The effort of the Corporation ultimately to do away with the Varsity Club training table is not surprising to members of the Harvard community. Nor is it an unwelcome move. The reorganization of athletics to fit the features of a physically complete House Plan requires the ultimate break-down of the segregation of University team squads.

There is no reason for continuing a practice that is an incongruity in the Harvard of Houses. The fundamental justification for the existence of the present policy is a necessity for expert and careful supervision over the diets of men engaged in bodily exercise. The dietician who formerly directed the kitchen for members of University squads is now employed by the University in the superintendance of the House dining halls and surely the House kitchens are able to supply food properly prepared to fulfill the requirements of athletes. Viewed with a practical eye the transfer of the training tables from the Varsity Club to the House commons is only logical.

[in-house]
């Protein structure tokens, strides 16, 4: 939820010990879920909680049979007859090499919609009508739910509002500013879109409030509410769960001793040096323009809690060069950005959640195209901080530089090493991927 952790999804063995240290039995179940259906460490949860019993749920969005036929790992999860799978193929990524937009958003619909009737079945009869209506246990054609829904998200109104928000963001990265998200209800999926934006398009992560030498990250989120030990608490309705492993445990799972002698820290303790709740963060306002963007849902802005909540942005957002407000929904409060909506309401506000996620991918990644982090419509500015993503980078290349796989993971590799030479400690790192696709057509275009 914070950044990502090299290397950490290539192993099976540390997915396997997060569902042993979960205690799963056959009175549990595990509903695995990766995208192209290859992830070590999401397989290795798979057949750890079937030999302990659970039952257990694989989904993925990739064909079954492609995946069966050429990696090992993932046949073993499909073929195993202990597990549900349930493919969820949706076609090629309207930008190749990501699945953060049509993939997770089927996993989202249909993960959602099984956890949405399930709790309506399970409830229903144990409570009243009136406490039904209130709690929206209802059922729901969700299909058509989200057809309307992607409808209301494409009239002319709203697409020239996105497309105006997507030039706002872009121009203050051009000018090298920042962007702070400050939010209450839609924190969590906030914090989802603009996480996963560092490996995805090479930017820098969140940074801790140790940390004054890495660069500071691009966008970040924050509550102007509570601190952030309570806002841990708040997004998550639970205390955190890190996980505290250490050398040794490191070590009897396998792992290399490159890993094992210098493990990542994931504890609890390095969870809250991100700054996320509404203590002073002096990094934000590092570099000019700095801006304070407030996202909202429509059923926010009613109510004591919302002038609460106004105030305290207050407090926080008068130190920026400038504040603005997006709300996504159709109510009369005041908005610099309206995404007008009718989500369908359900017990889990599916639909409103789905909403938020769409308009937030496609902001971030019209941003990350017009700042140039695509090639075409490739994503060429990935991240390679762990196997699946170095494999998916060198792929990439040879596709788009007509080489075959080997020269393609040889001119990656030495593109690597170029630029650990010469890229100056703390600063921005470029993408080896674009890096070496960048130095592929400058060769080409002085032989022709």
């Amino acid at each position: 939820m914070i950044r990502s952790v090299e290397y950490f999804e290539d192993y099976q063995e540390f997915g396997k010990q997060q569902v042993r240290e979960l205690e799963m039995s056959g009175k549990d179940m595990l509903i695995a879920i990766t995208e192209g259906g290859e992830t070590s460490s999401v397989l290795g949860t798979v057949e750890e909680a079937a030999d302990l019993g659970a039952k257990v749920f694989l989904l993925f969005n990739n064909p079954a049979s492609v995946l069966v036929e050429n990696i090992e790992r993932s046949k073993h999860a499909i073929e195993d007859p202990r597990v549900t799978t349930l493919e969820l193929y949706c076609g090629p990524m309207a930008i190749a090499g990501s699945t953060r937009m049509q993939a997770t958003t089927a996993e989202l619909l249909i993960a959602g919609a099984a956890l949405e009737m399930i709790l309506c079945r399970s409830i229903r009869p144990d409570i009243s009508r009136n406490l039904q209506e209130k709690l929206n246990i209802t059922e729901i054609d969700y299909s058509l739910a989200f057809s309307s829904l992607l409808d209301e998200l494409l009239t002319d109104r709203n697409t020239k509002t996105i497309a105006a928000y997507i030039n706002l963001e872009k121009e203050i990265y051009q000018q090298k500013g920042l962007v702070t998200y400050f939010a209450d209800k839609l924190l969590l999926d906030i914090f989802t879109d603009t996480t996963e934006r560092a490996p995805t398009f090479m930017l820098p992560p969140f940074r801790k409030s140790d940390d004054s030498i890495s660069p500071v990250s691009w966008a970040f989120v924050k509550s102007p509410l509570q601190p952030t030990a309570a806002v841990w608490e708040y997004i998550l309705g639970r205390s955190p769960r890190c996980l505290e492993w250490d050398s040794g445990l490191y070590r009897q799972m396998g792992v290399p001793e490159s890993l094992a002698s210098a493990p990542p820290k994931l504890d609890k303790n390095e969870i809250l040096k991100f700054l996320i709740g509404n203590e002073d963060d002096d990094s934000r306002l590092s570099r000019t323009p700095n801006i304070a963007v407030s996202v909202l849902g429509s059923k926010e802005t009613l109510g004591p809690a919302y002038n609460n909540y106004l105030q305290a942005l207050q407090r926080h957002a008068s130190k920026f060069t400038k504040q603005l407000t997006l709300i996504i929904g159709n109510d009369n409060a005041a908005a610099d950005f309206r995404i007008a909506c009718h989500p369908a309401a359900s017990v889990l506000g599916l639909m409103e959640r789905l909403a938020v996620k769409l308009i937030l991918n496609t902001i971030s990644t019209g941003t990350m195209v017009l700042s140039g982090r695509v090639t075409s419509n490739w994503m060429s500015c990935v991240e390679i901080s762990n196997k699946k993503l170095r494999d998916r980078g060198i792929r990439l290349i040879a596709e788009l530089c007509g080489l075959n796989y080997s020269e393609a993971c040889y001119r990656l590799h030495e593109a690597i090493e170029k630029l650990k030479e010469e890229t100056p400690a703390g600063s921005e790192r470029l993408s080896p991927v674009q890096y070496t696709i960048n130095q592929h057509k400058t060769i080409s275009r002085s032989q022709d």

Of more importance to the athletes who are members of University squads, and to Harvard as an institution, is the desirable consequent reduction of the distinction now made between men of extraordinary physical aptitudes and men who participate in unheralded athletics.